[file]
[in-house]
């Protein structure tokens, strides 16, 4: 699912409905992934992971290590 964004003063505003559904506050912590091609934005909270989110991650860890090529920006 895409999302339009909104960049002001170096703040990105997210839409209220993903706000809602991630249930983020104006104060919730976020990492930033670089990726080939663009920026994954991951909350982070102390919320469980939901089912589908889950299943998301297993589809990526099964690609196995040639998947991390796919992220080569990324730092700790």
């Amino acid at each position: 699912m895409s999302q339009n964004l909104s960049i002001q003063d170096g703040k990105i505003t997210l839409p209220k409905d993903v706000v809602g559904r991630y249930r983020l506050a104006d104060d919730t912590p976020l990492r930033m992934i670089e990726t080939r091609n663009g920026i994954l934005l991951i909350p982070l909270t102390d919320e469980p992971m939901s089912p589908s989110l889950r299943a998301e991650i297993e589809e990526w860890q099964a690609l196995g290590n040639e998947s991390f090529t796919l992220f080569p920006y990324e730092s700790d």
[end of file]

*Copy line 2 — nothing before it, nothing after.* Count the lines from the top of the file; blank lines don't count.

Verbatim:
């Protein structure tokens, strides 16, 4: 699912409905992934992971290590 964004003063505003559904506050912590091609934005909270989110991650860890090529920006 895409999302339009909104960049002001170096703040990105997210839409209220993903706000809602991630249930983020104006104060919730976020990492930033670089990726080939663009920026994954991951909350982070102390919320469980939901089912589908889950299943998301297993589809990526099964690609196995040639998947991390796919992220080569990324730092700790």